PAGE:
Meadow Treasures: Why King Charles loves ‘superb’ Sussex
11:39 am 6 October 2022
10:47 am October 7, 2022
Sussex Life photographer Jim Holden has traveled thousands of miles in 18 months, capturing the meadows of the county and the country for a new book that has captivated King Charles.
While the many grassland photographers and Sussex Life stalwart Jim Holden visited over 18 months was hay, there was little proverbial sunshine associated with its making.
In fact, he endured fierce winds, blankets of snow, and days of drizzle and freezing rain while photographing the plants, people, and places that shape the classic prairies for a new book.
From ‘smiling’ Hebridian sheep to ‘coarse’ Riggit Galloway cattle (well, he’s sticking his tongue out) and grassland artists, craftsmen and experts, Jim has traveled thousands of miles each season to capture the images.
They have now been published in Meadow, an insightful guide to the iconic grasslands of the British Isles by Iain Parkinson, landscape and horticulture manager at Wakehurst, the wild botanic garden in Sussex which is part of Kew Gardens.
With a foreword by King Charles, Meadow explores surviving hay meadows, which are the natural equivalent of our churches, and castles giving a glimpse into the past, long before the use of chemical fertilizers and herbicides.
“These biodiversity hotspots are an integral part of our cultural heritage,” King Charles wrote. “More than 30 first-person stories cover everything from restoring wildflowers and grasslands, to basket weaving and weaving, to pollinators and birds, to water and soil, to laying hedges, to grazing and archaeology.”
“It’s here that Jim Holden’s stunning photography brings these compelling stories to life.”
“It was an incredible adventure,” said Jim, 53, who lives in East Hoathly. “Many of the meadows I visited were within a day’s drive of my home in Sussex, and my little campervan certainly covered miles in my pursuit of these enigmatic meadows.
“When I came to each prairie with a camera in hand, it was all too easy to be overwhelmed by the variety of colors, shapes, patterns, sounds and movements. The grasslands provide an amazing level of sensory input from all sides.
“At the start of the project I was seen bouncing around in a meadow trying not to miss anything, but over time I found a much better approach: finding a likely place to stop, sit and wait. The prairie would find me soon, and all would be revealed. It was magical.
“I learned a lot about the meadows and their fascinating particularities. One long afternoon in West Sussex, for example, a futile search for the beard of the meadow goat, Tragopogon pratensis, left me scratching my head until the obvious meaning – in hindsight – of its common name, ‘Jack-go-to-bed-at-noon’, finally came to mind. A lesson in humility learned, and I made sure to return early the next morning to capture my subject with a ladybug.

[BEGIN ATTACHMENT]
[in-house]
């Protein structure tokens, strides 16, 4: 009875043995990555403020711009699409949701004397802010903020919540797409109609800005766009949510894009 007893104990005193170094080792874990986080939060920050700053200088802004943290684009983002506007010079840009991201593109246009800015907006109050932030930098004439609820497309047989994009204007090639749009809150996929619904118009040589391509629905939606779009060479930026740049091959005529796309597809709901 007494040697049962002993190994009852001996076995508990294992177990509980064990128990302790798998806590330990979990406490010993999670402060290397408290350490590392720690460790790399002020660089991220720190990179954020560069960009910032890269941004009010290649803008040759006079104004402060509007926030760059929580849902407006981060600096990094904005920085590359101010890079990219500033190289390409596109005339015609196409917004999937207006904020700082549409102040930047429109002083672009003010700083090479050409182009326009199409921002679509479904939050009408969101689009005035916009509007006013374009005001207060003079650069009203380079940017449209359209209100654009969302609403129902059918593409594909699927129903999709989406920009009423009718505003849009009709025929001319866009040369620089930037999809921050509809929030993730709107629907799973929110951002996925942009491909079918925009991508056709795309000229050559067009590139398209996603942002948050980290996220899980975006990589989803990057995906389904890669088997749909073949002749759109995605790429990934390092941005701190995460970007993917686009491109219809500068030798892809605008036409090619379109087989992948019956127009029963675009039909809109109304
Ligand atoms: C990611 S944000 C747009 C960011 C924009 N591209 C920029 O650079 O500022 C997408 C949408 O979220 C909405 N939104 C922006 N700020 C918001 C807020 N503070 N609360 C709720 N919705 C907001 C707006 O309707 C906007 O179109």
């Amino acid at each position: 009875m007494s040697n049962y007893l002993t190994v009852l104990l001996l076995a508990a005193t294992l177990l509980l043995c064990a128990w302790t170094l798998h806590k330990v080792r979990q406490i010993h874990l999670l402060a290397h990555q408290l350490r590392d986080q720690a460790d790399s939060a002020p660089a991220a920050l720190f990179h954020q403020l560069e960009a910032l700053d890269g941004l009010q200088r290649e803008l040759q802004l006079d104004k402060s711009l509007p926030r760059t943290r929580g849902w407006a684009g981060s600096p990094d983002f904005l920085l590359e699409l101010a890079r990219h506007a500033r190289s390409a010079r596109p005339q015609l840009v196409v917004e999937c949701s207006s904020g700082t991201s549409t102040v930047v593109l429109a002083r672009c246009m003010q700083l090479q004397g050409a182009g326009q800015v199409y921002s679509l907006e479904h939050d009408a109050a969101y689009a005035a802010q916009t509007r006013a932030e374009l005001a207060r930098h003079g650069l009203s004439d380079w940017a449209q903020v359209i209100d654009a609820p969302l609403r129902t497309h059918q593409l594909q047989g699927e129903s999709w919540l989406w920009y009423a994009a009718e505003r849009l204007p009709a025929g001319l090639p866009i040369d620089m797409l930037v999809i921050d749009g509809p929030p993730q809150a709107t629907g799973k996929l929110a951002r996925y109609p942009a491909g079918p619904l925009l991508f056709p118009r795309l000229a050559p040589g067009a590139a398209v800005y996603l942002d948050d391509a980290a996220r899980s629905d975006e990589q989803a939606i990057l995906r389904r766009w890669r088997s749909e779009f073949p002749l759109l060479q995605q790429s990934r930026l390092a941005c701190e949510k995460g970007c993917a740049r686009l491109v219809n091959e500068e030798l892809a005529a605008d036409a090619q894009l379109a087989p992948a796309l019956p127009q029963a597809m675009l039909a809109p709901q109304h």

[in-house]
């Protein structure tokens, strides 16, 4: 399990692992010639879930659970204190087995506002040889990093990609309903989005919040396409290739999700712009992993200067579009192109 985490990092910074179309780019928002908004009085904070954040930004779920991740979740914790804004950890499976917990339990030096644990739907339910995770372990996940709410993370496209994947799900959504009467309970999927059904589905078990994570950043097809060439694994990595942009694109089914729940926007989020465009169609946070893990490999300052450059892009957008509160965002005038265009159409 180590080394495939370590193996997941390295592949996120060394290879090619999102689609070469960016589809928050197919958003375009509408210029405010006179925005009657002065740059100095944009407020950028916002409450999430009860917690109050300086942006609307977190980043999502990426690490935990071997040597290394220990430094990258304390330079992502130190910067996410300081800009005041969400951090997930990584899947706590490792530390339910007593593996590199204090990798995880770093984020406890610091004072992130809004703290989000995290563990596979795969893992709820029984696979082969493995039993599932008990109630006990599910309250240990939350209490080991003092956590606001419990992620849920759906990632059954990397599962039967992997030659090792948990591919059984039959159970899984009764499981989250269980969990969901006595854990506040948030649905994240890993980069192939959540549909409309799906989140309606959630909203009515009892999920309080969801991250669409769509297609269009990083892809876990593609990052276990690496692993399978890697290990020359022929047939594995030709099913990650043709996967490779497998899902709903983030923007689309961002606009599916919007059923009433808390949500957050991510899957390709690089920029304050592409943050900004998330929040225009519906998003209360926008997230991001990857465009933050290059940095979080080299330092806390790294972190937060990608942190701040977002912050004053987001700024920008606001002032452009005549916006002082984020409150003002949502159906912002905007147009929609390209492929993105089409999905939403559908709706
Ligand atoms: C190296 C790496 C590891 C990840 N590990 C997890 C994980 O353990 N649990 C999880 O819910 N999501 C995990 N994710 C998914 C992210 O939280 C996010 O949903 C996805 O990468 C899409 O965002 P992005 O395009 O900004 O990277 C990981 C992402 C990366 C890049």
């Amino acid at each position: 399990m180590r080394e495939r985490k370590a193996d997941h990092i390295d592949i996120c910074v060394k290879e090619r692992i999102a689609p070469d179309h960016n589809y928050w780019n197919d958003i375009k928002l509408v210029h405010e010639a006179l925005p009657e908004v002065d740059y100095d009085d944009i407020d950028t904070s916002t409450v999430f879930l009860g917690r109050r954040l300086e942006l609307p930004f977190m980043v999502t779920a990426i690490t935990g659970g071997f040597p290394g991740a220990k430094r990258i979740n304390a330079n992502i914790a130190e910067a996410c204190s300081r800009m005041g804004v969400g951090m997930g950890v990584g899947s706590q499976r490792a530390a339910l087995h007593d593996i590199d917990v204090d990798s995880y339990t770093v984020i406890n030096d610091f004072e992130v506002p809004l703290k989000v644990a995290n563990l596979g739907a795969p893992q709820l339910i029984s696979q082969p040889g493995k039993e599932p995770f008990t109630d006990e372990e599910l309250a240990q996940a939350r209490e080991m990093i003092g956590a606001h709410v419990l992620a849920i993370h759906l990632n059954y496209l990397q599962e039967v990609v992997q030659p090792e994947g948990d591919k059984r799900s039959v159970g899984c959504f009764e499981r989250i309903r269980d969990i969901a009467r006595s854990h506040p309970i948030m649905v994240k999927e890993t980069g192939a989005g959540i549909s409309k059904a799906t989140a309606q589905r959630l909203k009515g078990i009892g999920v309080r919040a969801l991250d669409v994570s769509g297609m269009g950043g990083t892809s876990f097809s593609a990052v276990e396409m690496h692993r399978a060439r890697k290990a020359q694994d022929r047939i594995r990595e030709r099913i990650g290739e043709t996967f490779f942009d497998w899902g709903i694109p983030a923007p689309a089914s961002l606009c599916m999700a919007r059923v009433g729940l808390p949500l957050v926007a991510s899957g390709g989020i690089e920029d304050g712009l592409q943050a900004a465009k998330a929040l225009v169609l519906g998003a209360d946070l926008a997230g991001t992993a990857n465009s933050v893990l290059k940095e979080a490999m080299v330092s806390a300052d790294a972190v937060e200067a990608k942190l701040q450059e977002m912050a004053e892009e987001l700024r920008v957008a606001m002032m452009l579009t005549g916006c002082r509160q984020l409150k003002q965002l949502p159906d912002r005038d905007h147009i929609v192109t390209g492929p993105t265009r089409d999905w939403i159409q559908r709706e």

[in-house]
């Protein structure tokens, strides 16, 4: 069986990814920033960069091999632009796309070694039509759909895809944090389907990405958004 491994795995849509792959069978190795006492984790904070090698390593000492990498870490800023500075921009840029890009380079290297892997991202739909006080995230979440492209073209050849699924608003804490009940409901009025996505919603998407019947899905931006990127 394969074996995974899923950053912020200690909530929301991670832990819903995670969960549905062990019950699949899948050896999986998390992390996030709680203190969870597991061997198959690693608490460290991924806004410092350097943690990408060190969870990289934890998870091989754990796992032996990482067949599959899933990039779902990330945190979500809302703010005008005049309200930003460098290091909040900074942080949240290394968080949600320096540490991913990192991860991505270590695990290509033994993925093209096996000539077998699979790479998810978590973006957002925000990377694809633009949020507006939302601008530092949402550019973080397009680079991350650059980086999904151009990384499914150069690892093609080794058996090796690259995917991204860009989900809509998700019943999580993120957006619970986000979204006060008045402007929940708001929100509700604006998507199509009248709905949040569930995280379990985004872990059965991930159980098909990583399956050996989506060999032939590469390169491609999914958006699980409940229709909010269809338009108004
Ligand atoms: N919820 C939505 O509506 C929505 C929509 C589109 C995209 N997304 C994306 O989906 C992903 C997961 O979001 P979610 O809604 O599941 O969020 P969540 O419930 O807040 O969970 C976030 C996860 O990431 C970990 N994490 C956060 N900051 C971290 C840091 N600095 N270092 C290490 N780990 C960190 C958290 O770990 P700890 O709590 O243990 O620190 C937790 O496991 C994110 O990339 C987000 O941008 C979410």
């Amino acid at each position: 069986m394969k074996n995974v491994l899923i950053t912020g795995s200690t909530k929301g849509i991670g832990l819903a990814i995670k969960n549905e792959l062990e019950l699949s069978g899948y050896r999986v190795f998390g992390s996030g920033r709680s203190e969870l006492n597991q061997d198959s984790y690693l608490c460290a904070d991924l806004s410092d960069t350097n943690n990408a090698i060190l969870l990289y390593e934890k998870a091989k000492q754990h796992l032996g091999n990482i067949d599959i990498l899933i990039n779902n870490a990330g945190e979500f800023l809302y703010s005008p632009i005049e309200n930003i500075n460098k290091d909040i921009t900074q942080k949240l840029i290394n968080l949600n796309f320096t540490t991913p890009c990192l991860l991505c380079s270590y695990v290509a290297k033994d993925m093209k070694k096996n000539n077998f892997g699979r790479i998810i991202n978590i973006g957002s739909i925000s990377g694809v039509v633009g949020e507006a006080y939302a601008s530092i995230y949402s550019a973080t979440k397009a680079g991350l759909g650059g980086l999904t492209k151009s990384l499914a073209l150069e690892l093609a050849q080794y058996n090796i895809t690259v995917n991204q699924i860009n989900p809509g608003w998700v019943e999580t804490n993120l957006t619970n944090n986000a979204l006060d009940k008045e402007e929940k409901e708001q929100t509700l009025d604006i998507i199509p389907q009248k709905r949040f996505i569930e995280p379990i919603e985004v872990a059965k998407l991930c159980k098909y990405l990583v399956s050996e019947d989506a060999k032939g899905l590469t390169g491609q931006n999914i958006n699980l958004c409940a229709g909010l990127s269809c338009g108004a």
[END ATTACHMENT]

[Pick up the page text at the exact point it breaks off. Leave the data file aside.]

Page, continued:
“It is so important to raise awareness of the growing pressures grasslands are under and the impact they have on the flora and fauna they support. Visiting so many classic and special hay meadows was an unforgettable experience and made me realize that meadows are as much about people as they are about plants.
Ruby Taylor in her Lewes studio, twisting and binding long, strong plant fibers. The dried grass cut from the meadow gives flexible fibres; baskets made from it are tactile and fragrant.
Willow artist Tom Hare challenges our perception of scale in landscape with his sculpture of a goat’s beard, Tragopogon pratensis. Its other name, “the shepherd’s clock”, refers to its remarkable seed head.
A haven of beauty and biodiversity, the gardens and wider landscape of Great Dixter provide spaces for quiet contemplation whatever the season.
Roadside in battle
Keith Datchler OBE at one of his favorite Sussex roadsides. These habitats are under considerable pressure due to road safety priorities and budget constraints, despite being some of the richest wildflower habitats in the UK. In East Sussex, a small yellow flower sign identifies certain shoulders as designated special conservation areas.
Hebridean sheep have earned a reputation as one of the best breeds for managing delicate ecosystems such as traditional hay meadows.
lick the cow
Riggit Galloway cattle thrive in all conditions on unimproved pasture, making them ideal conservation pastures. Grazing helps maintain an open lawn structure where seeds can settle, germinate and thrive.
The crested dogtail grass, Cynosurus cristatus, is the food plant for the larvae of several species of butterflies.
ladybug on bud
A ladybug on a closed goats beard bud.
Meadow by Iain Parkinson with photographs by Jim Holden, £25, Kew Publishing, available direct from https://shop.kew.org/meadowAmazon and bookstores.